Wednesday, August 24, 2005

Whoops, wrong language

I suspect that every multilingual person has at one time spoken a language other than the one he or she intends to use. There are several manifestations of this phenomenon. One is when a word or phrase from the other language pops into fast, excited speech, as I sometimes hear at work: "So you do this, duì bù duì, and then this..." I also once had a teacher whose (native) Spanish was sprinkled with utterances of the English "you know."

Confusion can also happen when a speaker's audience changes suddenly. I've occasionally spoken Taiwanese to my husband---who understands only English---after conversing with my parents. And I got extremely tongue-tied once at dinner with my Spanish conversation group, when I inadvertently spoke Spanish to the server, corrected myself in English, only to have her respond in Spanish!

Nor does this kind of slip-up occur only when the languages have been mastered. In the beginning of my Spanish studies, I would often struggle to remember a vocabulary word and come up with the German word instead. Now that my Spanish has surpassed my German, the opposite occurs; when I try to speak German, I'll slip into Spanish. I imagine that this is much less likely to happen among dissimilar languages, since I have very rarely used a European language in place of an Asian language or vice versa. But this morning, I was attempting conversation in my very poor Mandarin with a woman who commented that my five-month-old daughter looks a lot like me. In my nervousness I was unable to come up with the translation of "Yes, she does," in Mandarin; what came out of my mouth instead was, "¡Sí!"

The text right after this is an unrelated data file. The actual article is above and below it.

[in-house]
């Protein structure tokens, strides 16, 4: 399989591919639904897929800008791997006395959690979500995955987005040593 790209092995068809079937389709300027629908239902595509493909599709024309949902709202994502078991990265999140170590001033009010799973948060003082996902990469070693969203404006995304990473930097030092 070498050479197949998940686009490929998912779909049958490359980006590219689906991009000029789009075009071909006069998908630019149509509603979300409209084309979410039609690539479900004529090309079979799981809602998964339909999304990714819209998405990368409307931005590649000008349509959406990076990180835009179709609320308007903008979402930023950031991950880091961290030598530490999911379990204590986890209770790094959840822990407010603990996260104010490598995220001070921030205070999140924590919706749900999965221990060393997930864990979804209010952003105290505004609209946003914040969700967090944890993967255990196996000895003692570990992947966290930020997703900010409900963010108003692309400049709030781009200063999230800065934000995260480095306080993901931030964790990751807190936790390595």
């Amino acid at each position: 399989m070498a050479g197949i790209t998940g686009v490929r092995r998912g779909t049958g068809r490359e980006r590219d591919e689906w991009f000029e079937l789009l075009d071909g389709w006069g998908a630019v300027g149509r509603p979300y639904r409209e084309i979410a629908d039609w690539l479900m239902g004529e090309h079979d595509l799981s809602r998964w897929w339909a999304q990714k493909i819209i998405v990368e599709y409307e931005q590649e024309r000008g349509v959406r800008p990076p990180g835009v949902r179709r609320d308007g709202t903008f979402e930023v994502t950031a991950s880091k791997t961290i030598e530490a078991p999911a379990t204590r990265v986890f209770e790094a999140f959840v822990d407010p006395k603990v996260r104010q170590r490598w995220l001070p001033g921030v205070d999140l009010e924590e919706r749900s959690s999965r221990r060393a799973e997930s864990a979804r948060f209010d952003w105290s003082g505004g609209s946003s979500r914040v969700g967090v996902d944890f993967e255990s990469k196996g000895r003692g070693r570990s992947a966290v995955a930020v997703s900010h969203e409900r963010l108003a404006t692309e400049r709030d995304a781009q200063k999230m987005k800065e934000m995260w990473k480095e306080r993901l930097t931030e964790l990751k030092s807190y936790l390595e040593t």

Emina said...

Hi! I'm moony from the JB forum! Nice to visit you :)

Alison said...

One German teacher I had was a native English speaker, but his German was good enough to be basically bilingual, and he spoke of not knowing whether his last sentence had been in English or German.

In Russian class, for at least the first two months, I had incredible trouble saying "Da!" instead of "Ja!" and "nyet" instead of "nein." It was, at times, flustering to have German practically bursting out of my mouth instead of the Russian I was struggling to learn. My teacher said that that was common, and that for the first few weeks at least, we'd have a lot of Spanish, French, etc., leaking out in class. :)

Language Lover said...

Hee hee...I can imagine that, since Russian is unlikely to be a person's first foreign language. I also find it extremely difficult to go between my foreign languages (e.g. Spanish to German). It feels like my brain's trying to shift from first to third gear without going through neutral (English). Or like my friend who couldn't drive anywhere in town (say, library to grocery store) without going home in between. :)